Opinion

Is dishonest Washington Post pandemic fact-checking risking lives?

Op-ed views and opinions expressed are solely those of the author.

(Getty)

Throughout Donald Trump’s three-year presidency, the Washington Post has asserted that he has told 18,000 lies, all as certified by the paper’s claimedly excellent Fact Checkers.  While most of the Post’s assertions are questionable matters of opinion, generally they have been only politically toxic.  Recently, however, as the pandemic crisis deepens, Post lies are threatening untold lives.  

Ironically, in stretching every word of Trump’s beyond its elastic limits, the Post Fact Checkers themselves have made thousands of false statements.  Blustery opinions (“Greatest economy ever!”) are transformed disingenuously into falsifiable facts.  Dishonest wordsmithing, for example, claims that Trump’s thirty-foot high “steel-slat wall”, with concrete-filled steel beams imbedded deep into a concrete base, is really a “fence,” thus constituting 259 separate Trump lies.  But are these Post claims of lies, lies themselves?

Sometimes its efforts are so strenuous that the Post tells direct, palpable lies that would be legally actionable but for the press’s constitutional protections.  For example, several alleged lies stemmed from Trump’s boast that the Japanese trade agreement was a “$40 billion deal.”  No, snapped the Post Fact Checkers, It was only for $7 billion in agricultural products.  

But in fact, the agreement was a $47 billion deal, because in addition to the agricultural products, Japan made a $40 billion commitment for digital products, as the Post itself reported reprinting a Bloomberg article on October 7, 2019.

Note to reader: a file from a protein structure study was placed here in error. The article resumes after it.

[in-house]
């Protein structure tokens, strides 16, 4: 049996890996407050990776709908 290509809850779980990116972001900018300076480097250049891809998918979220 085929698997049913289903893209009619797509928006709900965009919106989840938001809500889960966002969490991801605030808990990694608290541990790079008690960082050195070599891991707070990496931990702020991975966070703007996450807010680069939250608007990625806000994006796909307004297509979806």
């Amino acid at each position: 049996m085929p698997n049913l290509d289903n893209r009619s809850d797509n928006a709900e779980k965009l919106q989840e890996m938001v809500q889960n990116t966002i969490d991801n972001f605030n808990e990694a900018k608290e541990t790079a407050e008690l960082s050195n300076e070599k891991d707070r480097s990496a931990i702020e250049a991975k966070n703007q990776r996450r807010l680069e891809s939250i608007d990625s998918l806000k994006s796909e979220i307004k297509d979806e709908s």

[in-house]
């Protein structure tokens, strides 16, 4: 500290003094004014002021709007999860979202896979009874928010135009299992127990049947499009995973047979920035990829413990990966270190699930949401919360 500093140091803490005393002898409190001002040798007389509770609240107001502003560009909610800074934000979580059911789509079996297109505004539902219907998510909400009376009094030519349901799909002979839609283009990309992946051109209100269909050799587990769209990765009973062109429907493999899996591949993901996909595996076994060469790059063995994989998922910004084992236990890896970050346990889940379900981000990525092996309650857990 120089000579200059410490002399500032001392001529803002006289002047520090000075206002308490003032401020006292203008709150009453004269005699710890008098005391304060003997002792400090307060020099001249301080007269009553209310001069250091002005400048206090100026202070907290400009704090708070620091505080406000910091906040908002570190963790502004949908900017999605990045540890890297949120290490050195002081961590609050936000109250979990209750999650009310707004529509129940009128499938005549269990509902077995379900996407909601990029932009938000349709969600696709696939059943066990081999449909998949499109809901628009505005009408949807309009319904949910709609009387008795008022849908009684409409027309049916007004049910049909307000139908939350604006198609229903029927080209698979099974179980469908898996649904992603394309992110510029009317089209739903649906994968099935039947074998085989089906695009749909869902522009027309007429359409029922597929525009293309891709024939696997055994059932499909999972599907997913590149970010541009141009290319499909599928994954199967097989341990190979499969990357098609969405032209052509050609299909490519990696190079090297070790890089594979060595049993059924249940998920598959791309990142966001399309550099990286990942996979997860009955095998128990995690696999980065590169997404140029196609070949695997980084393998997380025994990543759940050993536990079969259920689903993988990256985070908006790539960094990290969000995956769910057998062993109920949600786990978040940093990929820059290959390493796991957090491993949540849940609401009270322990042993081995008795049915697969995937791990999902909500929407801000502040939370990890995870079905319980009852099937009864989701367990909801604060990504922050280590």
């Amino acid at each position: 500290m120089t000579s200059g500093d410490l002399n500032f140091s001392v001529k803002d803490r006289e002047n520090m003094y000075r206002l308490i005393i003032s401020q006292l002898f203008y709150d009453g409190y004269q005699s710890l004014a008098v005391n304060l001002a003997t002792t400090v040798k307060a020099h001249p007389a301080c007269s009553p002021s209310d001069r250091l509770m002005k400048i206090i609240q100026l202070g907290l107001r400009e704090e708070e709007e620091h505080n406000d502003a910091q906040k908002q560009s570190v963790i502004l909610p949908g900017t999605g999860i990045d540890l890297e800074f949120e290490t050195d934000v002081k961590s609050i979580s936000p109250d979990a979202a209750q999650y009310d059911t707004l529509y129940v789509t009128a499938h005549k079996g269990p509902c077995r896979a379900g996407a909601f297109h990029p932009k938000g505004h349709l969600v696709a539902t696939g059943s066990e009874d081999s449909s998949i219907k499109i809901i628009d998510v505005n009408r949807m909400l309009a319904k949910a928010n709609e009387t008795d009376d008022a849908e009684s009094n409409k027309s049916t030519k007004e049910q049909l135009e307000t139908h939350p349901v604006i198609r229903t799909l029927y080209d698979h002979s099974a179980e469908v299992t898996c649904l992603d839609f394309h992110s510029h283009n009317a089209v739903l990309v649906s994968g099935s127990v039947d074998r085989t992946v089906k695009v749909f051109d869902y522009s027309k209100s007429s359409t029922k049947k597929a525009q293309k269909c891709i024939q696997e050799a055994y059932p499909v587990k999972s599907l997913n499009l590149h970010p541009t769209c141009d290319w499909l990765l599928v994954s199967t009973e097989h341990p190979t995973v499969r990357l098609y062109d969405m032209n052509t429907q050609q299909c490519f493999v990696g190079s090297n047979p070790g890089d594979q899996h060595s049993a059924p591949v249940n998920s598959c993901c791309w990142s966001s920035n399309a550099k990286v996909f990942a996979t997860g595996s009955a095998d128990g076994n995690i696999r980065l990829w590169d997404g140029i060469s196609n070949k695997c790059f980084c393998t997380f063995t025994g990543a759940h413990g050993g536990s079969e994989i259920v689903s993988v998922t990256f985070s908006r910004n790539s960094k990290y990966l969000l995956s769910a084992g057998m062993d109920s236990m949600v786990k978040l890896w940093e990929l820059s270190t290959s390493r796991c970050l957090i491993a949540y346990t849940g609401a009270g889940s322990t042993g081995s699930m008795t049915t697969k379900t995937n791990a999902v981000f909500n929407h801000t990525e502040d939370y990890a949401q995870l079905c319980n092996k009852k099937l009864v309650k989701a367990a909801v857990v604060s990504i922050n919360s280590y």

While this childish “gotcha” campaign both creates and exacerbates our society’s angry tribal tensions, it would not be irrational to write it off as a Nixonian-style, political dirty tricks program; more misdemeanors than felonies.  

But a false Post claim of Trump lying about the frightening pandemic would be doubly dangerous to our public health.  First, such lies would weaken the faith of the public in our political leadership, important for the national unity needed to survive well.  Secondly, and perhaps more directly harmful, a false Post allegation may lead some citizens to act harmfully or to refrain from acting beneficially, leading to unnecessary deaths, disabilities, and strain on our health system.  

However, if you thought the Post would take a patriotic pandemic breather, you would be wrong. The Post’s most recent shot at Trump savaged the potential efficacy of the Hydroxychloroquine/Azithromycin treatment that some tout as potentially palliative of severe symptoms.  Why?  Because one of the touts was the president.

Why, though, is what the president has said a lie?  The Post Fact Checkers argue that Trump has in sum and substance given the impression that the drugs constitute a “100% coronavirus cure.”  His statements, the Post claims, “continue to raise alarms among medical experts.”  Trump is, the Post asserts, raising “potentially false hope” because his advocacy is based upon “minimal and flimsy evidence, and sets a bad example.”  Moreover, his advocacy for the “unproven” treatment has led to “shortages for people who rely on the drugs.”  Additionally, people could “die of side-effects.” What is the “flimsy” basis contending in favor of the drug?  A 1,061-patient cohort who received chloroquine administered by a French researcher, Didier Raoult, in which 91.7% had excellent ten-day results, 4.3% had bad results, and only 10 went to ICU, 5 of them dying.  Not bad, one would think, for this strongly-symptomatic group.